Among the Malbec Masters for 2019, it was impressive to see Bodega Aleanna pick up this ultimate accolade for its El Enemigo Malbec sub £20, with the rest of this year’s Masters all awarded to wines over this price point, and mostly over £30.

The tasting proved a particular endorsement for the quality of Malbecs being made by Bodega Norton, but also Colomé, Atamisque and Salentein, along with Trapiche and Doña Paula. Interestingly, the latter two producers, who specialise in isolating special sites and bottling single vineyard Malbecs, gained strong Golds for their expressive wines. However, the Masters went to Malbecs that blended grapes from across a broader area, lending the wines a touch more complexity perhaps?

Having said that, among such stars of the day, was the single vineyard biodynamic Alpamanta Estate, which wowed for its fleshy cherry and blackberry frut, as well as tobacco and chocolate notes.

Another Master was awarded to Fincas Patagonicas, whose Black Tears Malbec is soft, dense and just plain delicious. While for me, the ultimate expression of the day turned out to be the famous Catena Zapata Malbec Argentino. The wine, which hailed from the 2017 vintage, was very much in its youth, with masses of taught tannins, but also intense pure blue, red and black berry fruit, and lingering characters of roasted coffee, pepper and plums. Certainly a great Malbec, but also a fine wine that’s capable of standing alongside the most celebrated reds of the world.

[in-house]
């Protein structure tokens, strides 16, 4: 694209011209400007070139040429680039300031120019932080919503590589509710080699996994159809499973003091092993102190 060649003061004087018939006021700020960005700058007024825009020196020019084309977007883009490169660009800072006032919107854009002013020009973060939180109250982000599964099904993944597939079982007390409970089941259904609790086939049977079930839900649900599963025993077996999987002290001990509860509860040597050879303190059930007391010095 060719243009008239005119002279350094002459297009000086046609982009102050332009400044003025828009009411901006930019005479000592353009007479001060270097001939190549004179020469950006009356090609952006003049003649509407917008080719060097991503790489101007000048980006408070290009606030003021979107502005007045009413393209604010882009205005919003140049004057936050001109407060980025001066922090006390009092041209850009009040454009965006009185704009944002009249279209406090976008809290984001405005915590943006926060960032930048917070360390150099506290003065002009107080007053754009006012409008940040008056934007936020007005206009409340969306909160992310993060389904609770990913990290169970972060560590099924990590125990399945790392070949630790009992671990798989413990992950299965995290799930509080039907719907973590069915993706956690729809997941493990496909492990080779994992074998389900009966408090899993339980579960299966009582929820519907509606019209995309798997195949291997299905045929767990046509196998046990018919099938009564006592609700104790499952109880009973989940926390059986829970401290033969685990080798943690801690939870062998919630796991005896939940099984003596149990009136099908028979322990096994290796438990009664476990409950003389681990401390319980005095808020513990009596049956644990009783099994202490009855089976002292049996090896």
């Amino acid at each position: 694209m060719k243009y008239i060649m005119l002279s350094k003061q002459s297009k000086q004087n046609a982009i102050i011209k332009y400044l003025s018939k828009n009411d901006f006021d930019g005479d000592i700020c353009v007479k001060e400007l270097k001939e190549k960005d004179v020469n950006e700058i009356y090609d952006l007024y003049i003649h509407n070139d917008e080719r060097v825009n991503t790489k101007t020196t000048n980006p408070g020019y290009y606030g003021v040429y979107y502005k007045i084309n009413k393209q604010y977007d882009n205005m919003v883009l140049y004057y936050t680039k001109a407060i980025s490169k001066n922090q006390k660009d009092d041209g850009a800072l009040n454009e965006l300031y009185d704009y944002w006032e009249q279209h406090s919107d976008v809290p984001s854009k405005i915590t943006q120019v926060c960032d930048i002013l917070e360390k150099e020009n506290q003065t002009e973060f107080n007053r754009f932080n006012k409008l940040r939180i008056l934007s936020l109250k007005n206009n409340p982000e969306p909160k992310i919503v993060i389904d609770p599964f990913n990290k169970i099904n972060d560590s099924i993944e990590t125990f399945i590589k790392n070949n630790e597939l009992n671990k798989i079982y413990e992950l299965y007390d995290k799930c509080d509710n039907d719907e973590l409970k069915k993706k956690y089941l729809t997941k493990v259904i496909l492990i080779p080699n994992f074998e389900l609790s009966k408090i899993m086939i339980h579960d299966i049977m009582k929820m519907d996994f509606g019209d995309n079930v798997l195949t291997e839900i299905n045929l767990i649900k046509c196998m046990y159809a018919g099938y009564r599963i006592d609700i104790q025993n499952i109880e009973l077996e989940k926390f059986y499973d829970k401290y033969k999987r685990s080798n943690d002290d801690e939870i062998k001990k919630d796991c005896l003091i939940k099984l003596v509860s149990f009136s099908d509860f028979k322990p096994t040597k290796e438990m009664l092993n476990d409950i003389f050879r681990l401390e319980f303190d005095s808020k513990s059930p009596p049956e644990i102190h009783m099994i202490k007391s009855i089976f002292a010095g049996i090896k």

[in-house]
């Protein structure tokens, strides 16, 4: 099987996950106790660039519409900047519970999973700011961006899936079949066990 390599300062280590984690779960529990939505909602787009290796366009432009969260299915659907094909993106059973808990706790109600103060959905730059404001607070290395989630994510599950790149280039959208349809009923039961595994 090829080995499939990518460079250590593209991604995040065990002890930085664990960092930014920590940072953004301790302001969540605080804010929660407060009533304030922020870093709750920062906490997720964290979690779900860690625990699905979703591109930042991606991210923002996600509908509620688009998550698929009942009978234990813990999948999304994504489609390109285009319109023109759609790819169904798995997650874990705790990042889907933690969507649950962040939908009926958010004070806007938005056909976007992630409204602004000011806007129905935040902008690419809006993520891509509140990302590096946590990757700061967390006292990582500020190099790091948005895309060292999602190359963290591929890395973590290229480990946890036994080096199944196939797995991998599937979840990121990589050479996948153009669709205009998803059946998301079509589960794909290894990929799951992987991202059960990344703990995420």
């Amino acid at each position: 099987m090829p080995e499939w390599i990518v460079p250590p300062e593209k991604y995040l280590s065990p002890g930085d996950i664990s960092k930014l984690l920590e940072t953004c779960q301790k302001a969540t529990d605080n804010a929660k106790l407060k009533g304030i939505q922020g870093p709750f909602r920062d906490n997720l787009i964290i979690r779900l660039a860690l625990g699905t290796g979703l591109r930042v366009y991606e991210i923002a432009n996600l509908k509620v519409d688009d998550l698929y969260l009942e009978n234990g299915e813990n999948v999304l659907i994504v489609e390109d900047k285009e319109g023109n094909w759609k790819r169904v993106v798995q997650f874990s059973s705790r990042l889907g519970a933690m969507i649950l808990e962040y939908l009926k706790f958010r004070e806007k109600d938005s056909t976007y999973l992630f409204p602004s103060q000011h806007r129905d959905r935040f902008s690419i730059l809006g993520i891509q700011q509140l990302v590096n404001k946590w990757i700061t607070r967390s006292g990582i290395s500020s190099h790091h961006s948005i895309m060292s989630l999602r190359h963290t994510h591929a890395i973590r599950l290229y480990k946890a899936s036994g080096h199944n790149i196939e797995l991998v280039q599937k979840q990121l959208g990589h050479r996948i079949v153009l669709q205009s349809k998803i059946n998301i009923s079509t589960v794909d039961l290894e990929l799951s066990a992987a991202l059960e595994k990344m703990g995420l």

Over the following pages you can see all the medallists from this year’s competition, as well as comments from the judges (who are pictured below), and more information about the Global Sparkling Masters, including how to enter.

The judges (left to right): Patrick Schmitt MW, Patricia Stefanowicz MW, Andrea Bricarello, Jonathan Pedley MW, Michelle Cherutti-Kowal MW, David Round MW

The Global Sparkling Masters 2019: results in full

Our annual Sparkling Masters gives the judges the chance to hone in on which fizzes are hitting the spot in terms of taste, quality and value. This year, they were particularly impressed with the quality of crémants from the Loire.


Of all
the categories in the wine business, it’s sparkling where the competition appears to be the most intense. Whether its between regions, or countries, there seems to be a near-ceaseless urge to prove that one fizz-making area is better than another, with producers pitted against each other in a range of tastings.

It’s why we tend to see headlines such as ‘English fizz beats Champagne in landmark tasting’, ‘Aussie sparkling voted best in the world’, or ‘Discount crémant better than fizz costing five times the price’, and so on.

While we take no issue with the reporting, it is worth considering the nature of such comparisons. How are these tastings being conducted? And who are the judges? After all, with an issue as emotive as sparkling wine quality, it’s vital that such events employ professionals, and the organisers do their best to minimise any bias.

Repeated sampling

With such thoughts in mind, it is important to state that db’s tastings see samples judged ‘blind’, although the entries are organised loosely according to style, and presented in given price bands. As for the tasters, they must be Masters of Wine, or Master Sommeliers, and where buyers or writers are enlisted, it is because they are specialists in the category being judged. Not only that, but every entry is scored then discussed, ensuring that each taster’s result is scrutinised by a peer, and every wine is properly assessed. This may be a drawn-out process, often involving repeated sampling of the same wine, but it yields credible results, which are then shared in full here, and in the magazine too, with the addition of analysis and opinion.